just before the Civil War.

This factory was the first in town to be heated in winter
with exhaust steam from the engine.

This engine was one of the Corliss type afterwards famous
throughout the manufacturing world. It was in fact, two
single cylinder engines having a common shaft with cranks on
each end. The steam entered the cylinder pushing forward the
piston part of the stroke then the supply was cut off and the
steam in the cylinder expanded to about atmospheric pressure,
when it was allowed to escape into another chamber and
condensed, forming a vacuum on the return stroke of the
piston thus increasing the power about 25 per cent over the
non-condensing type. One of the two cylinders was so made
that the exhaust from each end was separated. In cold
weather the steam from both ends was exhausted and used
for heating the buildings and for dressing the warps for the


In warm weather when no heat was required in the build-
ing only steam from one end of the cylinder was exhausted
for dressing the warps, the steam from the other end being
exhausted into the condenser.

When this engine was installed it was understood the
contract stipulated that the price for the steam plant should
be a certain sum or the saving for a period of time, over the
former manner of running engines in factories.

This was an unusual proposition and after running the
plant as designed, for only a short time, the management saw
that it was for its advantage to pay the stipulated amount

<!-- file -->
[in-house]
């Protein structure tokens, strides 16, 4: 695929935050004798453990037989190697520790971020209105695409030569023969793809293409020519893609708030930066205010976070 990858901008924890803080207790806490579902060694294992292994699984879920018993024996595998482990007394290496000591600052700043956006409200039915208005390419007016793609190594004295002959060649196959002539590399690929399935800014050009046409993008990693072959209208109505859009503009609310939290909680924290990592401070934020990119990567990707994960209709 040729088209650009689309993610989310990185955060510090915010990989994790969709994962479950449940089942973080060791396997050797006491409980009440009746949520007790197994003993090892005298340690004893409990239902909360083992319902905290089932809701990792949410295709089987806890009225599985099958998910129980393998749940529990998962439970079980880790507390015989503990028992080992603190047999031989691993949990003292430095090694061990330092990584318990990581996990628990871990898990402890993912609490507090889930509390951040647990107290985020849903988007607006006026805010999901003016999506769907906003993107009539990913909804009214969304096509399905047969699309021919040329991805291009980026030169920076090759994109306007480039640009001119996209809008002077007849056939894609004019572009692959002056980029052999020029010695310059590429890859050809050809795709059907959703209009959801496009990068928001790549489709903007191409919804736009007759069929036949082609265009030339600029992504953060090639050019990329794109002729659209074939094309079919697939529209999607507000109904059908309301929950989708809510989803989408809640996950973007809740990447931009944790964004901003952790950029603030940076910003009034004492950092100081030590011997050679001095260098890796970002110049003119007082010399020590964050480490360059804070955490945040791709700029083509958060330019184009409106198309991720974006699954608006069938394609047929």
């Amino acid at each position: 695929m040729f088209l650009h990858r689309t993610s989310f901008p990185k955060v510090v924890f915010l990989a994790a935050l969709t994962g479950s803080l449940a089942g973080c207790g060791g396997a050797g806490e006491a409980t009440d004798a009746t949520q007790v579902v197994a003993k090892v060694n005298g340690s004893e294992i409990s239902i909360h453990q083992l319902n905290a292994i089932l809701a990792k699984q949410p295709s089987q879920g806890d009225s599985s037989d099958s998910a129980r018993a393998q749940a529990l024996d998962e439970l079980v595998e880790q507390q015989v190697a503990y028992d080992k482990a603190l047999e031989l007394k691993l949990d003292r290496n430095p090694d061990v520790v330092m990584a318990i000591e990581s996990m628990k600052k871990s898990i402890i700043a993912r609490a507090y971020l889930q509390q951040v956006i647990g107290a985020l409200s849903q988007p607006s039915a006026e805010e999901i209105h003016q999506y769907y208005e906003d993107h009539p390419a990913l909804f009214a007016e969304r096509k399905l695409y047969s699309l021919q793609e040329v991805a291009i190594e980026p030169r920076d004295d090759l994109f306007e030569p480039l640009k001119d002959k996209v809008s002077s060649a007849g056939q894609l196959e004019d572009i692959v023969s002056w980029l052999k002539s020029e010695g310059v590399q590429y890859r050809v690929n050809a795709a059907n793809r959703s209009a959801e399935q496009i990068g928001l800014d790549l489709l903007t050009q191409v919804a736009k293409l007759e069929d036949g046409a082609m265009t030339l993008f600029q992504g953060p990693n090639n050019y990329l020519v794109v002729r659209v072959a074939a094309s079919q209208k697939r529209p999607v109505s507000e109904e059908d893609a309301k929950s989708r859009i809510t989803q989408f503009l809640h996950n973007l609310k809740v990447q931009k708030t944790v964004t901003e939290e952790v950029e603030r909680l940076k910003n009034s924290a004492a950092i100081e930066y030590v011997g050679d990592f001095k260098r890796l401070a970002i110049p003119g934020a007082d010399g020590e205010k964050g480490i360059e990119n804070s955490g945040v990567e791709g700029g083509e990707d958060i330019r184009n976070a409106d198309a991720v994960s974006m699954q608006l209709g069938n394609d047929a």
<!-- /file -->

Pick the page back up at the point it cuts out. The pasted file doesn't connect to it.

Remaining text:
at once rather than pay over the saving for the length of time
proposed, as the economy was so great and satisfactory.

This form or type of engine was used in most of the
subsequent factories erected until the building of the Globe
Yarn Mills No. 2 in 1886-7 when the first compound condensing
engine was installed. The compound engine consisted of two
cylinders, the smaller one called the high and the other the low
pressure cylinders. The steam first entered the high pressure
cylinder and after following the piston part of the stroke
the supply was cut off and the steam in the cylinder allowed
to expand to about eight to ten pounds pressure when it was
exhausted into the larger cylinder and expanded in same to a
vacuum by condensing the steam on the return stroke, thus
increasing the power derived from the same amount of steam
that was formerly used in the simple condensing type of
engine heretofore used.

Since that time most of the factories erected have in-
stalled compound engines and nearly all of the older mills
have replaced the simple condensing engines with the com-
pound condensing type.

The economy of the compound condensing engine over
the simple condensing type is about 33 per cent, or, in other
words, it requires in the modern compound condensing engine
less than two thirds the amount or weight of steam, that is
required in the simple condensing engine, which in our mill
plants of large powers amounts to a considerable saving.

Of late years the electric drive has come into use in many
cases, especially when the power is to be transmitted some
distance from the engine.


The electricity is usually produced on the mill plant by
direct connection of the generator with the steam engine, and
the current of electricity sent over suitable wires or cables to
the motors in the various buildings or rooms of the factory.

Systems have been introduced of compound non-con-
densing engines which furnish part of the power required,
and which is transmitted direct to the shafting in the factory
by belts, and the steam, in place of being condensed from the
engine, is passed on through suitable pipes into a low pressure
steam turbine and afterwards condensed, forming a very high
vacuum, thus producing additional power without increase of
the amount of steam used.

This combination of compound engine and low pressure
turbine makes an increased economy of sixteen to twenty per
cent, over the usual compound condensing engine.

This arrangement brings the power question up to date
and highest economy. The power used in our modern factories
varies according to the size of the plant, in some cases being